When the untested son of a St Lucian businessman, Allen Chastanet, emerged as prime minister of St Lucia in the 2016 election, I was one of the few people who warned against the creeping takeover of politics by limited business-types, who had been sidelined in the march to Independence. My concern was that in a moment of the crisis of the post-colonial order, we were witnessing the re-emergence of the social and economic forces who had been the beneficiaries of colonialism.
This, to me, was the single most important framework through which the emergence of a politician like Mr Chastanet could be understood.
Ironically, however, the emergence of business-types, who have no social connection to grassroots social movements, are now being presented as beneficial to ordinary Caribbean persons.
Whilst in the post-colonial period it was the mass-based social democratic parties and trade unions which were seen as the legitimate political response to the economic and political hegemony of a small, privileged elite, today, 50 years after Independence, historical amnesia has set in, and a new ideological context supportive of the empowerment of business interests has taken hold.
Thus, the public has been lured into assuming that neo-liberal ideology is neutral, and that the election of businessmen is a “natural”, “logical” or normal development which should raise no concern.
However, it should never be forgotten that the policy options associated with neo-liberalism are in the direct interest of the traditional Caribbean elite.
For example, whilst privatisation is presented as a “common-sense” response to government indebtedness, the unacknowledged truth of the matter is that is a means to facilitate the transfer of wealth into the hands of the already wealthy. In the context of the Caribbean, it is really a crude practice which allows subservient politicians to transfer significant sections of public wealth and power to political friends or capitalist masters.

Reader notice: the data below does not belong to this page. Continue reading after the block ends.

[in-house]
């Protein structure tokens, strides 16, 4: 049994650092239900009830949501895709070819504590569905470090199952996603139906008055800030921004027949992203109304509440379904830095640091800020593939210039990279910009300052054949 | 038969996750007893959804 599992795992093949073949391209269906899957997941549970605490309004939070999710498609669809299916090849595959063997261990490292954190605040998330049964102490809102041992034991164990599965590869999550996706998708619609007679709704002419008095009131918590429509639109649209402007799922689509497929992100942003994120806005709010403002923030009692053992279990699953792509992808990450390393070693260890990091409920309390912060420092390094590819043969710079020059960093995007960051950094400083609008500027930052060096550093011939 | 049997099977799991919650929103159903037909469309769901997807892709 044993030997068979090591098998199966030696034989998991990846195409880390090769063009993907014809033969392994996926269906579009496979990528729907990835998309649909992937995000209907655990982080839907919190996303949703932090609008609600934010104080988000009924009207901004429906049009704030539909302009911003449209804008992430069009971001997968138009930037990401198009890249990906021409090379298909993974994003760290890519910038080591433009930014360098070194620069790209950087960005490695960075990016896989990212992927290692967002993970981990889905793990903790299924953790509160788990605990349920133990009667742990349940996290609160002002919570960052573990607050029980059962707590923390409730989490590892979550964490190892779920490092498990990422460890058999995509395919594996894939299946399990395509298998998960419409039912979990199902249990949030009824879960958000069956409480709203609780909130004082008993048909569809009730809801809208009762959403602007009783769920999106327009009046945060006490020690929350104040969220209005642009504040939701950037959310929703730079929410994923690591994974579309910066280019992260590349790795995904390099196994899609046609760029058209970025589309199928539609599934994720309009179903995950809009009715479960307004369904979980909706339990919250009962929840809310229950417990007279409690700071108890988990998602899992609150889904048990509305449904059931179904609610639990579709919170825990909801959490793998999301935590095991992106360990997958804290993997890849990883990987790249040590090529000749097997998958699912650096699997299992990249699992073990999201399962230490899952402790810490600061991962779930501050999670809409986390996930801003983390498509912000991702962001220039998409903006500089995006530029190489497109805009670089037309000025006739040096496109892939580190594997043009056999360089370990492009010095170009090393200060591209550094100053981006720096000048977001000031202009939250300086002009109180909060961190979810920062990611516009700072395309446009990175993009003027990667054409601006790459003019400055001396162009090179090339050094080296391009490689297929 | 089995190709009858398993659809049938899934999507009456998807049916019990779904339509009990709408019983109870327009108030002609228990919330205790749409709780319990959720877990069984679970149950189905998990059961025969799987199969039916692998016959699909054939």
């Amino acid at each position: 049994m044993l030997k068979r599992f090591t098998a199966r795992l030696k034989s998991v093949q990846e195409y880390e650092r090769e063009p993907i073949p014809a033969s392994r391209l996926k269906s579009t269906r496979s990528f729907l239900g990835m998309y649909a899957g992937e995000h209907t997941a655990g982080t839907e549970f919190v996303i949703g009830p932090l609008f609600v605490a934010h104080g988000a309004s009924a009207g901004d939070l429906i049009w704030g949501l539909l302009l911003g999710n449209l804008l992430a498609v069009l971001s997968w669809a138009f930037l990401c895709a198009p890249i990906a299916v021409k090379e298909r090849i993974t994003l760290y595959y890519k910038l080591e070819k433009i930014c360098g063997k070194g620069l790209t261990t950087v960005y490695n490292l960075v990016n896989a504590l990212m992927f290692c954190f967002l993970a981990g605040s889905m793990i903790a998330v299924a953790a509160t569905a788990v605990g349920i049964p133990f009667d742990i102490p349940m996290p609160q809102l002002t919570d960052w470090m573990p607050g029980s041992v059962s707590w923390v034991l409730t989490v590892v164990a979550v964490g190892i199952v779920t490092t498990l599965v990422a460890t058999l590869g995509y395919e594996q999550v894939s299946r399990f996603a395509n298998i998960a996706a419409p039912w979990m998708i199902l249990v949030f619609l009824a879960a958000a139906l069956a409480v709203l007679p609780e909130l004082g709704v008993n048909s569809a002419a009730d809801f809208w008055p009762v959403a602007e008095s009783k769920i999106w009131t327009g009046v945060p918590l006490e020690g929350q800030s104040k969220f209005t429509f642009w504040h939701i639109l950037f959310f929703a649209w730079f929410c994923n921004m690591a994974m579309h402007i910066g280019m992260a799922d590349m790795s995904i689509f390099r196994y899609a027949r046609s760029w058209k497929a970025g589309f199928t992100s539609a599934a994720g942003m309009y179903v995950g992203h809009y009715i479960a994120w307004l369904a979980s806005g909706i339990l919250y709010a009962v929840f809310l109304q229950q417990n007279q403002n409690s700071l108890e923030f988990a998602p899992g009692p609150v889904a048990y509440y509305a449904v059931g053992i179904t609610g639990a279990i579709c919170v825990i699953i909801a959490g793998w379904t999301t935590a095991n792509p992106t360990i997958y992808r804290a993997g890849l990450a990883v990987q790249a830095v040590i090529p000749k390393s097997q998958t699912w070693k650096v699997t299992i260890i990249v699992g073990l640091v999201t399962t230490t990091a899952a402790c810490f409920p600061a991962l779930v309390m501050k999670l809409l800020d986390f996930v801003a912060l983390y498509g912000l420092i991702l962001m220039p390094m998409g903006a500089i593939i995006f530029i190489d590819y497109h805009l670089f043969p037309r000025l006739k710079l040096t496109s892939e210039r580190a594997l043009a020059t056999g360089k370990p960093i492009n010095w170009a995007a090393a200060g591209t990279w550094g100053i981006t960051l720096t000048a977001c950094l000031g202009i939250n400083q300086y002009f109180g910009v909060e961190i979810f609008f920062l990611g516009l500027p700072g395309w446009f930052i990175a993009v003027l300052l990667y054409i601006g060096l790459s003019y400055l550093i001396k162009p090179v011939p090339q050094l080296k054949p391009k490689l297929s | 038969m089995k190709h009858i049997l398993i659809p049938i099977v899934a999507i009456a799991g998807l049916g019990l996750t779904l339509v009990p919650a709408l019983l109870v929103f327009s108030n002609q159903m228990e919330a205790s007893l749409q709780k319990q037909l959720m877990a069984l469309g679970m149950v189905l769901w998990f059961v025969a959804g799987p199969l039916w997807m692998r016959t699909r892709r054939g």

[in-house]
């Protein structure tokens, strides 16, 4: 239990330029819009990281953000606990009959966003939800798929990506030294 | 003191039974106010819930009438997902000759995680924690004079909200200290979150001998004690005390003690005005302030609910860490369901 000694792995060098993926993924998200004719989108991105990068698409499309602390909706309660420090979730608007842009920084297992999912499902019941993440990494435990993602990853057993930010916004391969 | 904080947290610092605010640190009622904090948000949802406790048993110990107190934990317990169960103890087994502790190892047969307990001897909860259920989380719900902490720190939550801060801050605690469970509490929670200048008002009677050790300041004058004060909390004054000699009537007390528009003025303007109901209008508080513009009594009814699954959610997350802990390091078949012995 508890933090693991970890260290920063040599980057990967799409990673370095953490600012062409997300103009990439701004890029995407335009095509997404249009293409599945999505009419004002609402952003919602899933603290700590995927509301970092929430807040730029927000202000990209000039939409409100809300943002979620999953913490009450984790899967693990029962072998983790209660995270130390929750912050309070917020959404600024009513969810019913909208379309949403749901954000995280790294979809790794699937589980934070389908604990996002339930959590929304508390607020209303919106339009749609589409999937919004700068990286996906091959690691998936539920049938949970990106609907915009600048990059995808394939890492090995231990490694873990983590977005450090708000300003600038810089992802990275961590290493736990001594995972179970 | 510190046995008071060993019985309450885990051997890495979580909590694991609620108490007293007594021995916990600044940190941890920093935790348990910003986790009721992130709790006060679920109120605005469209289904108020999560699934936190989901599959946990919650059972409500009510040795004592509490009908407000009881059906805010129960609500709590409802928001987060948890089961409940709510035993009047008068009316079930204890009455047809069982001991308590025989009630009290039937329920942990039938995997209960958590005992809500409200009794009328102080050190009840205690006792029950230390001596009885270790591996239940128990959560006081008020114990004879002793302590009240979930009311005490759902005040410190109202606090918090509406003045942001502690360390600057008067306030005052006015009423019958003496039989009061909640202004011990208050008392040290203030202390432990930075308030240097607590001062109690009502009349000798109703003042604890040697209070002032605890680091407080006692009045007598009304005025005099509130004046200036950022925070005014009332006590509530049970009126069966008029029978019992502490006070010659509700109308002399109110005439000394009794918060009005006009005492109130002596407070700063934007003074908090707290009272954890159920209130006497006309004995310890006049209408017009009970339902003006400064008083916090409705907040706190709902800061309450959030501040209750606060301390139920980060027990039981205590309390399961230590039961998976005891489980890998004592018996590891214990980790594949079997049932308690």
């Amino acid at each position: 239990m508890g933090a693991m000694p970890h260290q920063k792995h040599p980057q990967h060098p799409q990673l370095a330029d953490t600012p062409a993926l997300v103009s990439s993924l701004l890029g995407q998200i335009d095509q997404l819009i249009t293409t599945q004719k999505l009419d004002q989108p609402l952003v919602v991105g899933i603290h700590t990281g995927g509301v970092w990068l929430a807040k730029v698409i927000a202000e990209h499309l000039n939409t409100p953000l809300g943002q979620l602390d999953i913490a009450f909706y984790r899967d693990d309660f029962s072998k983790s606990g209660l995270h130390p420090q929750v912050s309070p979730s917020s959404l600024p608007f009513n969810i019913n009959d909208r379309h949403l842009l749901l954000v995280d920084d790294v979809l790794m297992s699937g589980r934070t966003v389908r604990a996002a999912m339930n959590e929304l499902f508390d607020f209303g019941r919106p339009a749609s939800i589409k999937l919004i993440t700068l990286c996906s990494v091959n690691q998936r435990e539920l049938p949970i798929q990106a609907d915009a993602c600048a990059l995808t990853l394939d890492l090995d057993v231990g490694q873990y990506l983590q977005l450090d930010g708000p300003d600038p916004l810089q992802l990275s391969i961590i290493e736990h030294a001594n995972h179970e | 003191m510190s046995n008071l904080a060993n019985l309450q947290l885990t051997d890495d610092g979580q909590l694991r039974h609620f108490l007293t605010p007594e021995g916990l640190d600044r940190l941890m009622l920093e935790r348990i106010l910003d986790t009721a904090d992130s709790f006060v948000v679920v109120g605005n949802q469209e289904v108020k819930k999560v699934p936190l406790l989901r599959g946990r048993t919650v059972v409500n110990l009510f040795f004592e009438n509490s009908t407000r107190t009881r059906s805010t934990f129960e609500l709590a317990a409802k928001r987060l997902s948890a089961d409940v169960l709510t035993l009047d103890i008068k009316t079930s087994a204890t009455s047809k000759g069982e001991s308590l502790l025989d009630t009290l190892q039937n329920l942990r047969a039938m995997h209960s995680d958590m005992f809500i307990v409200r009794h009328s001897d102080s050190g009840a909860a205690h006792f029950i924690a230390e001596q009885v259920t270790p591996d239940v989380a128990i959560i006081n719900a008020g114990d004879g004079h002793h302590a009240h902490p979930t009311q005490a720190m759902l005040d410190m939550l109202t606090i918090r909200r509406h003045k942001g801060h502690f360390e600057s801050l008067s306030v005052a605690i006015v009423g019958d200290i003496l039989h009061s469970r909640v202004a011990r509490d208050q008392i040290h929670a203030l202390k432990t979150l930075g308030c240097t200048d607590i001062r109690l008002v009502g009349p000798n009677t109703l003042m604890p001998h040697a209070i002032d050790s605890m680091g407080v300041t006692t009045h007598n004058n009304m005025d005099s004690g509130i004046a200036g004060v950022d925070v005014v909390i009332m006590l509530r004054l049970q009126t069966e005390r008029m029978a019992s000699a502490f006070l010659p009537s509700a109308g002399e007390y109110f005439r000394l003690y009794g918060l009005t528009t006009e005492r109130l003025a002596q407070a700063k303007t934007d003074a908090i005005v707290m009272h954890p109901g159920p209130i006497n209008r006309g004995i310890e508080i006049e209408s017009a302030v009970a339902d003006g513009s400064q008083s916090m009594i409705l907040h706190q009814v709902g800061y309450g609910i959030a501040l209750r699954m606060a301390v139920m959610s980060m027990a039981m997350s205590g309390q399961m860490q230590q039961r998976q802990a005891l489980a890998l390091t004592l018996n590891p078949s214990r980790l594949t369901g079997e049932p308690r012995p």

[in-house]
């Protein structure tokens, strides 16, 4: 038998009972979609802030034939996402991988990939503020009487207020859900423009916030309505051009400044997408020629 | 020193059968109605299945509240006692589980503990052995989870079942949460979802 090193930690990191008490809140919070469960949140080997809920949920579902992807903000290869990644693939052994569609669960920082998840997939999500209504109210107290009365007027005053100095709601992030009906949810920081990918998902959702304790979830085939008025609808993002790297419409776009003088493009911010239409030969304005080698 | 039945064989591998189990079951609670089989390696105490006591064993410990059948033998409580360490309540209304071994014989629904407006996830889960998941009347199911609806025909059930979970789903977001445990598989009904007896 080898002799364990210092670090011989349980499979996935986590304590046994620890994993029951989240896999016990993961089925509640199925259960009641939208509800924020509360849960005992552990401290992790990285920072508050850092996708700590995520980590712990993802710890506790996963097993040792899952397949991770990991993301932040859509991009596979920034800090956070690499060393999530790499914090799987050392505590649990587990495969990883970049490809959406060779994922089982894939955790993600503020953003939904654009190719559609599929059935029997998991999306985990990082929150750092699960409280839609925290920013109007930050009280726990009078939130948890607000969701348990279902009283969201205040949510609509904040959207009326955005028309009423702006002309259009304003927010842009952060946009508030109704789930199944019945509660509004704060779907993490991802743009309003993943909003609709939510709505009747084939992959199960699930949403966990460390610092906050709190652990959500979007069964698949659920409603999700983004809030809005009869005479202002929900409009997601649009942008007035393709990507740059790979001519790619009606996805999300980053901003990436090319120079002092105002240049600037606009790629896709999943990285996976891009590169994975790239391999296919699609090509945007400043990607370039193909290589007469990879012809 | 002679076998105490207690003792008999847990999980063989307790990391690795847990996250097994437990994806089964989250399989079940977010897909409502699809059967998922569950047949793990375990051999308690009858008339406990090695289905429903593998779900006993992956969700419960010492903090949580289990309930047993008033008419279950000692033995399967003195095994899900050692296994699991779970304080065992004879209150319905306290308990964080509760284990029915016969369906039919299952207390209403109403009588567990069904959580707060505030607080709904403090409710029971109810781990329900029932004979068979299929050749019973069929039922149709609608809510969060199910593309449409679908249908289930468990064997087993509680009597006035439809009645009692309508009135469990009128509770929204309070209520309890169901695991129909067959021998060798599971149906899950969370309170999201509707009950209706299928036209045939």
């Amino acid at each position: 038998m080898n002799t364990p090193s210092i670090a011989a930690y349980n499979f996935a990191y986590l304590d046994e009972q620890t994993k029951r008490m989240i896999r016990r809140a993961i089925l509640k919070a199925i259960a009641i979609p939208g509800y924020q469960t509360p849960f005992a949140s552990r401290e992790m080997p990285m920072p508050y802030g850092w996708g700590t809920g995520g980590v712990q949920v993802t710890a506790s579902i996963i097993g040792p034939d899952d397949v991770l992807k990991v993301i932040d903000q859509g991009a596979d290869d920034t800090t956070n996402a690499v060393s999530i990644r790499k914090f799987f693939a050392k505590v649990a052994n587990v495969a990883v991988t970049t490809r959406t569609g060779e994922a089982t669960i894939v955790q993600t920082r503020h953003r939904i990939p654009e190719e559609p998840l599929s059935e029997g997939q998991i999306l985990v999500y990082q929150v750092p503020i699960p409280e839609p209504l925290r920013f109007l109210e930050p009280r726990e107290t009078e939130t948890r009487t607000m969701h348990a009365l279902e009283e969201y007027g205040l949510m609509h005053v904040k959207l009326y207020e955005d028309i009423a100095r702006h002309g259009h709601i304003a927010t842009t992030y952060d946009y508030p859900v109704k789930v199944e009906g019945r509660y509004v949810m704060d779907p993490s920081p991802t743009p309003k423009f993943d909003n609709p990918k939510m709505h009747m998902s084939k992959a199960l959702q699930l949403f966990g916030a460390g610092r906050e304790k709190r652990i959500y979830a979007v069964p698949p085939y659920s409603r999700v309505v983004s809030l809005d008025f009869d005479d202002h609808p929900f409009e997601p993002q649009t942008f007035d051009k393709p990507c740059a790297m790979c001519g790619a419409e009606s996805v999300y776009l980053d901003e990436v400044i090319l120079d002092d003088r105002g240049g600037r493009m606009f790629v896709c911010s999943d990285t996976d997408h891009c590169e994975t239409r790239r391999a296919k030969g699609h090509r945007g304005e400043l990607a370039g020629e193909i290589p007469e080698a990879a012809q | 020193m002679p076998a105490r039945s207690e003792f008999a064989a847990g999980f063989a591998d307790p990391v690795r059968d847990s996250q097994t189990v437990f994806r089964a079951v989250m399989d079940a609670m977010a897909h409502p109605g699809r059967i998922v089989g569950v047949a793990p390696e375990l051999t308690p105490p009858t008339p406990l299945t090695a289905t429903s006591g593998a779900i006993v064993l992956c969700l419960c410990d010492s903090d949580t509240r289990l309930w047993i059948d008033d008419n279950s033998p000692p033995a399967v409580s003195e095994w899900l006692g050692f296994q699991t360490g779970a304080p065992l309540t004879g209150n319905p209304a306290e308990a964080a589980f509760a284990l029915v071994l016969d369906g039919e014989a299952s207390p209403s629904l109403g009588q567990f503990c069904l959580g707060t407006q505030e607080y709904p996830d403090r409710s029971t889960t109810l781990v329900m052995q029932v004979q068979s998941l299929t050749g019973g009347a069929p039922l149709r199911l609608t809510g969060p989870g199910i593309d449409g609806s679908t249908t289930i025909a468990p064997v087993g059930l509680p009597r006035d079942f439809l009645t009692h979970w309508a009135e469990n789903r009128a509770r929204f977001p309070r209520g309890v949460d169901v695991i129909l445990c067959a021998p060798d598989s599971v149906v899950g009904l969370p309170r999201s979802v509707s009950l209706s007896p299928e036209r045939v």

It is for this reason that the Caribbean should take special note of the decision by the Allen Chastanet government to contract the private firm of Ernst & Young to formulate St Lucia’s 2017/18 budget. This development can be seen as a new material reality, pushing the Caribbean deeper into full neo-liberal takeover.
According to an online report from the St Lucia Times News, this transfer of such a significant slice of state responsibility to a private sector organisation, was justified on the basis that “Ernst & Young already had a working relationship with the government in the area of tax reform. It was only fitting that they continue to assist in the budgetary process”.
The casual assumption that a private firm can have as much legitimacy in fashioning a state budget as a democratically elected government, is the clear sign that our Caribbean governments have capitulated to the very forces against which our Independence projects were built. Eternal vigilance!
By Tennyson Joseph/Nation News